The unusual YouTube phenom that’s quelling our anxiety
Hear that? It’s slime being squeezed. That noise – along with hushed murmurs and fingernails tapping – launched an underground YouTube trend that has become a mentalhealth movement. Now millions of “tingleheads” claim such videos ease anxiety. But is this therapy... Sound?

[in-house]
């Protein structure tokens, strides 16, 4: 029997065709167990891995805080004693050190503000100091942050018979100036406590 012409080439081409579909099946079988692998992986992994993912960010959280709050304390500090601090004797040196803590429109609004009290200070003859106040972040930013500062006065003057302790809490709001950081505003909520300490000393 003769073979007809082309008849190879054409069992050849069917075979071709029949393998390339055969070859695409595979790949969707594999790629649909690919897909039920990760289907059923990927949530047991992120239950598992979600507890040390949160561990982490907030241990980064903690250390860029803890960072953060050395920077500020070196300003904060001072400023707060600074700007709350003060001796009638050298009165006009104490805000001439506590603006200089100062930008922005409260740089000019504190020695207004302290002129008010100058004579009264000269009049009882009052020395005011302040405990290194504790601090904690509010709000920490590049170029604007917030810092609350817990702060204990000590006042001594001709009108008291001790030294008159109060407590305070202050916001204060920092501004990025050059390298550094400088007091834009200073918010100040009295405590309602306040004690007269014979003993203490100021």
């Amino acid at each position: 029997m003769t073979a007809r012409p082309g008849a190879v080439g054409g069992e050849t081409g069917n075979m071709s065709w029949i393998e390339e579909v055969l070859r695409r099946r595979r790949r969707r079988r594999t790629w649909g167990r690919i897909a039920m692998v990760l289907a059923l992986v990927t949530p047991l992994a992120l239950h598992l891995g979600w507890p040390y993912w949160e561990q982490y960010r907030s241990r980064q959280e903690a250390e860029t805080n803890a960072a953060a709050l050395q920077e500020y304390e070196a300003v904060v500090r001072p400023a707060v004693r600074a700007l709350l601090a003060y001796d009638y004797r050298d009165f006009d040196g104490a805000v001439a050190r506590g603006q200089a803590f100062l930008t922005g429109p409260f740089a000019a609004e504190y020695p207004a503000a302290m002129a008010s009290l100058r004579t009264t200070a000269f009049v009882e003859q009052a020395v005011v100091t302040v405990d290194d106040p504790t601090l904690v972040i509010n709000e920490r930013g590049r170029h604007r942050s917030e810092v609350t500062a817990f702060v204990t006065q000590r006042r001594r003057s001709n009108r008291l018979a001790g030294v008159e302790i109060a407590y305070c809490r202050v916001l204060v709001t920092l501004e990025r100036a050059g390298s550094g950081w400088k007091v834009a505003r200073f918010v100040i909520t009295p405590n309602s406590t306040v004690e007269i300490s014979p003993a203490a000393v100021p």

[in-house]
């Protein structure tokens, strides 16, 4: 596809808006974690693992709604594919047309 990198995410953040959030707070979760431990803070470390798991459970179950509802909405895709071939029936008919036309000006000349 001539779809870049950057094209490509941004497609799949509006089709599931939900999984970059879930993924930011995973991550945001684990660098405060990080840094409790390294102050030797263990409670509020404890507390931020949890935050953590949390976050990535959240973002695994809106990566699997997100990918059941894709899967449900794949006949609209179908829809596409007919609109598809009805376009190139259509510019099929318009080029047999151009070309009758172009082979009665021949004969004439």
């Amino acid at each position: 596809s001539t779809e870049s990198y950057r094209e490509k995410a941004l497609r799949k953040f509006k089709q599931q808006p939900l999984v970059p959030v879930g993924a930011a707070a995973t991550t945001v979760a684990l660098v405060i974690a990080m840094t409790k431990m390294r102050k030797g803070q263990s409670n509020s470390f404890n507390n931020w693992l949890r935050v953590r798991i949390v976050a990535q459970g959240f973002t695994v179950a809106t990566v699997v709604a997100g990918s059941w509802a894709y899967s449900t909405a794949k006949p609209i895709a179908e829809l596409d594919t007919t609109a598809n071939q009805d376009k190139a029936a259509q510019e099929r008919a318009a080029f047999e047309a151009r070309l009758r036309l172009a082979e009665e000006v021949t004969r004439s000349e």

A charming blonde woman smiles warmly from your screen. Leaning into the camera, she traces the tip of a make-up brush against a microphone, whispering that she’s stroking your face. The bristles create a swishing sound as they caress the mic. “It’s nice to feel the brush on your ear, isn’t it?” she asks in a soothing voice. Over 1.1 million subscribers to her YouTube channel agree that it is, indeed, very nice. That’s because her movements and voice – in other videos, the 31-year-old vlogger “Maria Gentle Whispering” rhythmically taps her fingernails on a table or crinkles plastic – trigger a peculiar sensation known as autonomous sensory meridian response (ASMR), a relaxing, euphoric buzz that starts in the head and spreads to the neck, spine and beyond. It’s like “tingles that form on the outer edge of your brain and send shivers of electricity through your whole body,” says 37-year-old ASMR enthusiast Tamara Green. People began talking about the phenomenon online in 2007 (the first discussion thread, on Internet health community site SteadyHealth. com, was titled “Weird sensation feels good”) and the term ASMR was coined two years later. By 2010, researchers were studying it, using brain imaging and surveys that documented benefits such as reduced stress, eased anxiety and even sleep inducement. Now, ASMR has not only taken over YouTube, but is influencing ad campaigns, with brands as varied as Ikea, Pepsi and KFC using it to subconsciously link their products with relaxation. Even though it’s been called a “brain orgasm,” ASMR isn’t a sexual thing. “I get messages from firefighters and veterans with PTSD, moms who listen to my videos on speakers to soothe their babies and a lot of teenagers and young adults who use them to reduce panic attack symptoms, stress and insomnia,” says Maria. About 20 to 40 percent of people may be able to experience ASMR, says professor of biopharmaceutical sciences Dr Craig Richard. Studies have noted differences in brain connectivity between the brains of ASMR-sensitive people and those who don’t feel the sensation, so it may be that people who feel ASMR are more likely to link sensory and emotional experiences (e.g. if you associate soft sounds with serenity, you may relax when you hear whispering). Curious to know if you’re among them? There isn’t a universal ASMR trigger, so listen to a few. One woman’s light tapping is another’s fingernails on a chalkboard. There are other ways in if soft, repetitive sounds don’t make you all quivery. In Richard’s research, many people pinpointed light touch as their strongest sensory trigger. And we could all use a hug in this world of competing stimuli, even if it doesn’t bring on the tingles.